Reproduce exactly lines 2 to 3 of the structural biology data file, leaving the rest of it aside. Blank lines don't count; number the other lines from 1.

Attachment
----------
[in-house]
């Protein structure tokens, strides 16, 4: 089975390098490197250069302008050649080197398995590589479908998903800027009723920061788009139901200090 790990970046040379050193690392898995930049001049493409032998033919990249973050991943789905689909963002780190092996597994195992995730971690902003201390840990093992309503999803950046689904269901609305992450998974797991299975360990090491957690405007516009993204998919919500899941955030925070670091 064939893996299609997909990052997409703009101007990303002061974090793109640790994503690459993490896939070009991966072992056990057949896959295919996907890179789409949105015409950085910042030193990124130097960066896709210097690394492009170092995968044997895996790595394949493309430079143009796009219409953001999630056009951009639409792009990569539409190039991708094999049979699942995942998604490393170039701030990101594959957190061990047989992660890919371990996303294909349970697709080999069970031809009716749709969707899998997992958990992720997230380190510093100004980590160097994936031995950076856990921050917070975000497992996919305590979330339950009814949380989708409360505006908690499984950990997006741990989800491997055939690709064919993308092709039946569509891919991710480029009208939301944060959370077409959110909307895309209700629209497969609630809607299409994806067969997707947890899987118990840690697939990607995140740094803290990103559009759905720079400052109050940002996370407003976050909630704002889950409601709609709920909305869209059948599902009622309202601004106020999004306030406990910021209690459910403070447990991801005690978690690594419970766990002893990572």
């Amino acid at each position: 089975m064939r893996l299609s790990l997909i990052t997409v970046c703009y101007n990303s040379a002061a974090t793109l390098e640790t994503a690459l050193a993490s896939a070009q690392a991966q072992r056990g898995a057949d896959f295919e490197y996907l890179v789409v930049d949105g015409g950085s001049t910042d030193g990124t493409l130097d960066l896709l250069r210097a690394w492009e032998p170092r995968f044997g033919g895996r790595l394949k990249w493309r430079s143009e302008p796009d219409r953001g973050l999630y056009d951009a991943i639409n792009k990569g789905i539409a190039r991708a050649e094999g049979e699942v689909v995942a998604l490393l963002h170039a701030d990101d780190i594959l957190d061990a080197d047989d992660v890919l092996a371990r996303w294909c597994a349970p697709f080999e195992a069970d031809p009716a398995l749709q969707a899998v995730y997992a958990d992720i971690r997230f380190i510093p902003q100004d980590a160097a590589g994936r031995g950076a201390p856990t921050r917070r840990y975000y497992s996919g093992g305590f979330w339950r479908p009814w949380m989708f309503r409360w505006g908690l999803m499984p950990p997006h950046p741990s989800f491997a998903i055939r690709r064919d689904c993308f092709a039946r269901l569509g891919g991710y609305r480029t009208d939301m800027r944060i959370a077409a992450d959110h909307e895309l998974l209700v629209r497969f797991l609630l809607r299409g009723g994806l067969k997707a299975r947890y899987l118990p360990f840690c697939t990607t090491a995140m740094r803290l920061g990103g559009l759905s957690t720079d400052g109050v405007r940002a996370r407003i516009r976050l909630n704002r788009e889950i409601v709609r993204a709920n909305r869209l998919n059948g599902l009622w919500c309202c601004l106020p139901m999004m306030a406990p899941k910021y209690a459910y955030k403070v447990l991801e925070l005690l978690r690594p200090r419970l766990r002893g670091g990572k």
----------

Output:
């Protein structure tokens, strides 16, 4: 089975390098490197250069302008050649080197398995590589479908998903800027009723920061788009139901200090 790990970046040379050193690392898995930049001049493409032998033919990249973050991943789905689909963002780190092996597994195992995730971690902003201390840990093992309503999803950046689904269901609305992450998974797991299975360990090491957690405007516009993204998919919500899941955030925070670091 064939893996299609997909990052997409703009101007990303002061974090793109640790994503690459993490896939070009991966072992056990057949896959295919996907890179789409949105015409950085910042030193990124130097960066896709210097690394492009170092995968044997895996790595394949493309430079143009796009219409953001999630056009951009639409792009990569539409190039991708094999049979699942995942998604490393170039701030990101594959957190061990047989992660890919371990996303294909349970697709080999069970031809009716749709969707899998997992958990992720997230380190510093100004980590160097994936031995950076856990921050917070975000497992996919305590979330339950009814949380989708409360505006908690499984950990997006741990989800491997055939690709064919993308092709039946569509891919991710480029009208939301944060959370077409959110909307895309209700629209497969609630809607299409994806067969997707947890899987118990840690697939990607995140740094803290990103559009759905720079400052109050940002996370407003976050909630704002889950409601709609709920909305869209059948599902009622309202601004106020999004306030406990910021209690459910403070447990991801005690978690690594419970766990002893990572």
């Amino acid at each position: 089975m064939r893996l299609s790990l997909i990052t997409v970046c703009y101007n990303s040379a002061a974090t793109l390098e640790t994503a690459l050193a993490s896939a070009q690392a991966q072992r056990g898995a057949d896959f295919e490197y996907l890179v789409v930049d949105g015409g950085s001049t910042d030193g990124t493409l130097d960066l896709l250069r210097a690394w492009e032998p170092r995968f044997g033919g895996r790595l394949k990249w493309r430079s143009e302008p796009d219409r953001g973050l999630y056009d951009a991943i639409n792009k990569g789905i539409a190039r991708a050649e094999g049979e699942v689909v995942a998604l490393l963002h170039a701030d990101d780190i594959l957190d061990a080197d047989d992660v890919l092996a371990r996303w294909c597994a349970p697709f080999e195992a069970d031809p009716a398995l749709q969707a899998v995730y997992a958990d992720i971690r997230f380190i510093p902003q100004d980590a160097a590589g994936r031995g950076a201390p856990t921050r917070r840990y975000y497992s996919g093992g305590f979330w339950r479908p009814w949380m989708f309503r409360w505006g908690l999803m499984p950990p997006h950046p741990s989800f491997a998903i055939r690709r064919d689904c993308f092709a039946r269901l569509g891919g991710y609305r480029t009208d939301m800027r944060i959370a077409a992450d959110h909307e895309l998974l209700v629209r497969f797991l609630l809607r299409g009723g994806l067969k997707a299975r947890y899987l118990p360990f840690c697939t990607t090491a995140m740094r803290l920061g990103g559009l759905s957690t720079d400052g109050v405007r940002a996370r407003i516009r976050l909630n704002r788009e889950i409601v709609r993204a709920n909305r869209l998919n059948g599902l009622w919500c309202c601004l106020p139901m999004m306030a406990p899941k910021y209690a459910y955030k403070v447990l991801e925070l005690l978690r690594p200090r419970l766990r002893g670091g990572k």